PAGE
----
And they account for all the net job growth.
So if we want to get this nation moving,
want to get unemployment down, want to get the economy moving,
want to ensure national competitiveness,
getting entrepreneurship right is critical.
It really is the secret sauce that's built America.
Companies like GM or IBM -- it's now celebrating
its 100th anniversary -- are really started by entrepreneurs.
This is a nation built by entrepreneurs.
And cities like Durham were built by entrepreneurs.
We really got to get it right.
Unfortunately, we had some challenges.
I work up this morning and read the USA Today.
On the front page, it says weakest start up
since the early 1990's.
So there's work to be done to get this back on track with
your leadership and Jeff's leadership.
There's four particular initiatives I wanted to
give you a quick update on.
The first is this new committee of the Jobs Council is working
on a roadmap for entrepreneurship.
We're working with McKinsey.
And we've talked to dozens of groups and assembled all the
best ideas from inside the administration of Congress,
from business groups, from other groups,
trying to gather them all together,
run some analytics against them in terms of where the real
leverage is, and come back at the next meeting with really a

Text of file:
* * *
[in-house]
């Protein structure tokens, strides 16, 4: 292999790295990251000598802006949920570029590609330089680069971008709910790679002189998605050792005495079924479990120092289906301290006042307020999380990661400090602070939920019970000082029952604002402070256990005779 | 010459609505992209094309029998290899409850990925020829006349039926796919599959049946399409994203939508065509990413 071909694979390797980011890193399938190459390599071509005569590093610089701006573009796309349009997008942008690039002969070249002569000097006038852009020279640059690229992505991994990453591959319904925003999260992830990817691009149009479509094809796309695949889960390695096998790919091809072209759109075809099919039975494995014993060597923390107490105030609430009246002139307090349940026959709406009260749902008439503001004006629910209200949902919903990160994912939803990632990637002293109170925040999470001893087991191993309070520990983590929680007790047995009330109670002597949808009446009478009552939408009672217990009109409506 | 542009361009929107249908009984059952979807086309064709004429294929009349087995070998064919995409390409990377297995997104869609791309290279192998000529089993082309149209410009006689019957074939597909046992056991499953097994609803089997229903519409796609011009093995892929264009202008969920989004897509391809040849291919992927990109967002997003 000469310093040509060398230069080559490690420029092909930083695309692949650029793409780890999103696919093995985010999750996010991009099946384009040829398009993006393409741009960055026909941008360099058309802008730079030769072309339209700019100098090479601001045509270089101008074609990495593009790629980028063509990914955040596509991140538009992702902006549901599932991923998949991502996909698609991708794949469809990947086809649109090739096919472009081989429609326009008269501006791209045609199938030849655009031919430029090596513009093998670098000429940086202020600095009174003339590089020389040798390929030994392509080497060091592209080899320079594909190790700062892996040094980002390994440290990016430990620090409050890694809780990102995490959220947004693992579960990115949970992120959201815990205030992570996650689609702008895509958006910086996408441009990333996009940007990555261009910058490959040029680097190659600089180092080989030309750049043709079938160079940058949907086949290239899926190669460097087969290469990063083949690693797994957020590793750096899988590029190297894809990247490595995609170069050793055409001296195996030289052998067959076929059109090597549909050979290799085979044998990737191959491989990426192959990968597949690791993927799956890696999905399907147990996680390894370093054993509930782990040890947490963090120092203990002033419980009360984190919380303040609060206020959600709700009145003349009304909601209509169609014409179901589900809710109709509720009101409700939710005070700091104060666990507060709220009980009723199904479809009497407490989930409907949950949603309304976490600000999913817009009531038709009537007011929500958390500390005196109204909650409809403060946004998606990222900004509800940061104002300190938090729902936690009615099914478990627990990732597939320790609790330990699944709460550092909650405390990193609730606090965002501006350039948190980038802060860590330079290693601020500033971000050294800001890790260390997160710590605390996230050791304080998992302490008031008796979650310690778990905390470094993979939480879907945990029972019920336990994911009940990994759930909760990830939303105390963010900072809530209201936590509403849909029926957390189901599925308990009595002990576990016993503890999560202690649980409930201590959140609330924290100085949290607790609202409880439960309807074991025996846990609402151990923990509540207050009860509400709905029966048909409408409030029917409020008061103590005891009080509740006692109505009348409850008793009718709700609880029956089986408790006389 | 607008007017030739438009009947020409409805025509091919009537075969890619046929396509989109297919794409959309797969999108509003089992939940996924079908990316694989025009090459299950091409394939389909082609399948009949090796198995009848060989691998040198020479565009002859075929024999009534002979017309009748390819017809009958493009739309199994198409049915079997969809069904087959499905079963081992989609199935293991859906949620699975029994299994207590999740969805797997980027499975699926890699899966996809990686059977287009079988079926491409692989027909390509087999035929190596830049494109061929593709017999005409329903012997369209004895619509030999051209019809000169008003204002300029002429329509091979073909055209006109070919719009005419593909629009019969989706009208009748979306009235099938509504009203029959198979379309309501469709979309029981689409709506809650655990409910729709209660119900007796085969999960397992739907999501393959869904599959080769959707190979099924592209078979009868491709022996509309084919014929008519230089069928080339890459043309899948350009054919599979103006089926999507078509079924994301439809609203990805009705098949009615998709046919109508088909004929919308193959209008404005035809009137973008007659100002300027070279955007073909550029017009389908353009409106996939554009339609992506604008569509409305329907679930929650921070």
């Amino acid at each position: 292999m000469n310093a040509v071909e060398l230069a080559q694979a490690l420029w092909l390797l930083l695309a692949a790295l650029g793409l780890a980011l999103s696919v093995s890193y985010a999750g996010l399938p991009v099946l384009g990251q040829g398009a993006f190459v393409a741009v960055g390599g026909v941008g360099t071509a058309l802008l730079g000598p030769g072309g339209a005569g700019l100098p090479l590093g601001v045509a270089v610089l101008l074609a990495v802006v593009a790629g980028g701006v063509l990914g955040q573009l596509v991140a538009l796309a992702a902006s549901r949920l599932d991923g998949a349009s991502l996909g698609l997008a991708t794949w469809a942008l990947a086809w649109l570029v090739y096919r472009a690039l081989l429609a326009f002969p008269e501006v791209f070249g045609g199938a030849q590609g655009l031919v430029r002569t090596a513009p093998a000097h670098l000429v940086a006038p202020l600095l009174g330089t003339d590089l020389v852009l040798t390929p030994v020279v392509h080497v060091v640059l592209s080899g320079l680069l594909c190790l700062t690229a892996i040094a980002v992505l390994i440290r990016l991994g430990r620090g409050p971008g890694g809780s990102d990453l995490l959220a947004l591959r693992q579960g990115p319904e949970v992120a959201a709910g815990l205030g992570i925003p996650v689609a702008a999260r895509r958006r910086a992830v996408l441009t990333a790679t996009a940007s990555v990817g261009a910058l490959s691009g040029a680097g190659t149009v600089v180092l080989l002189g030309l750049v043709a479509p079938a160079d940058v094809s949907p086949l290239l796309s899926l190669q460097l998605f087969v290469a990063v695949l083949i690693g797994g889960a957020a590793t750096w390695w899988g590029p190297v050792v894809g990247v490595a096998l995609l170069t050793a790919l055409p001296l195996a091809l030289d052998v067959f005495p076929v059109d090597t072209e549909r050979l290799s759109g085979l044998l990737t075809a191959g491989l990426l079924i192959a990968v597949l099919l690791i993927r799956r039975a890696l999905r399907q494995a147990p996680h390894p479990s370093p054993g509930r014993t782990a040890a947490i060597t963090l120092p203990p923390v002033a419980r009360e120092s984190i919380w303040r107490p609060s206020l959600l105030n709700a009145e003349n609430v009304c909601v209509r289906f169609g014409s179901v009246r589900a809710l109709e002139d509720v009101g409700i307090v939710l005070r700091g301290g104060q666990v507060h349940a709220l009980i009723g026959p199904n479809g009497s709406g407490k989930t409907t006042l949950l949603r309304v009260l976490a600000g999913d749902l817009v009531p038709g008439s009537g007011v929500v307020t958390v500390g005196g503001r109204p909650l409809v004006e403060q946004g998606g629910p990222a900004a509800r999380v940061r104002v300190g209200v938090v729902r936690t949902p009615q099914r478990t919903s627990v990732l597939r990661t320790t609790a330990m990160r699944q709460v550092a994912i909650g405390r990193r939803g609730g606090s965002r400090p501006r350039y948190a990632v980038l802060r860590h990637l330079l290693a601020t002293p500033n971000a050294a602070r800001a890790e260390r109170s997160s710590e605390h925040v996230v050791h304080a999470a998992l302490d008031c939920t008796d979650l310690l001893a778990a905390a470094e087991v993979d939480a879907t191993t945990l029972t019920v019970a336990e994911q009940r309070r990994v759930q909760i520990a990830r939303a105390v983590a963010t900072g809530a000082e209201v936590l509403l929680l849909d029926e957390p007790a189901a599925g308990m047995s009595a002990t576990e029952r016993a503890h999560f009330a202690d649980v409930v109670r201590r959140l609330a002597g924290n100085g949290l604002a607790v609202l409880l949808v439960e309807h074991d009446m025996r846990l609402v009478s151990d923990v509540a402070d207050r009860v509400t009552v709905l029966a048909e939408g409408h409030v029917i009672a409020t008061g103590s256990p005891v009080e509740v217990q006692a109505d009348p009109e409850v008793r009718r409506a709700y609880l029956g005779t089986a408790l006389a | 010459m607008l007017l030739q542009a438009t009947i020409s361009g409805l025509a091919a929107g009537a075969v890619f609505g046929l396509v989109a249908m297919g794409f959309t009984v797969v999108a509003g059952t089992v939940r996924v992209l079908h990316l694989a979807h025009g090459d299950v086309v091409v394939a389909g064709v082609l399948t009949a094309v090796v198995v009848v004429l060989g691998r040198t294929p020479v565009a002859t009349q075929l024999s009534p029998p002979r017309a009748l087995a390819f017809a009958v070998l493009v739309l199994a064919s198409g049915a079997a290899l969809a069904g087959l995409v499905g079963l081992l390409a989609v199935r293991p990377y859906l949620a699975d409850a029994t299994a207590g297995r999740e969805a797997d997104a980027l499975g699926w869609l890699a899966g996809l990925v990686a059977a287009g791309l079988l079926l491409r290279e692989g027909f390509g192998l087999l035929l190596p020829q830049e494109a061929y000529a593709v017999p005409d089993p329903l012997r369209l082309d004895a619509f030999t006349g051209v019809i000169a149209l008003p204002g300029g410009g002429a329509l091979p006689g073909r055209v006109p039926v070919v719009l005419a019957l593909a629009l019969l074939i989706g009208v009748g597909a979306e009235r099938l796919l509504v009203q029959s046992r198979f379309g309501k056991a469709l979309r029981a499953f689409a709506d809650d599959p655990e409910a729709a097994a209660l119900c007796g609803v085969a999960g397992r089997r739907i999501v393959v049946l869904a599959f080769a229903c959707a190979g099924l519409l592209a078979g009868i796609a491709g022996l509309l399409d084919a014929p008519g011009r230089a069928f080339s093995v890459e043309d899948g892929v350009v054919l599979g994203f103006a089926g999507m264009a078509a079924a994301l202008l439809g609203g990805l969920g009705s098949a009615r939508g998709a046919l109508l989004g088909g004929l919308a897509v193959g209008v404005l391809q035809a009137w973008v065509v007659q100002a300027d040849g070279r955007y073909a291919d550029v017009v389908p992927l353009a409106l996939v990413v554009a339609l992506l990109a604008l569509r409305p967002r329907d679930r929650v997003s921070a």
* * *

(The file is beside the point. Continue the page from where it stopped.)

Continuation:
roadmap, a specific prescription to get this moving again and
help to build bipartisan support for a plan that
would be 6, 7, 8 items.
That's number one.
The second, tomorrow, under the leadership of Secretary Locke,
the National Advisory Council on Innovation and Entrepreneurship
is meeting.
And they will be discussing a report with eight items that
focus on access to capital, some early-stage capital,
some late-stage capital.
I think some important work has been done with that group.
The third, the Startup America initiative that you helped us
launch about four months ago is off to a good start with
corporate commitments to give entrepreneurs great resources as
well as focusing on building up regional ecosystems.
You'll be pleased to know.
I still think you should think about Hawaii as your home.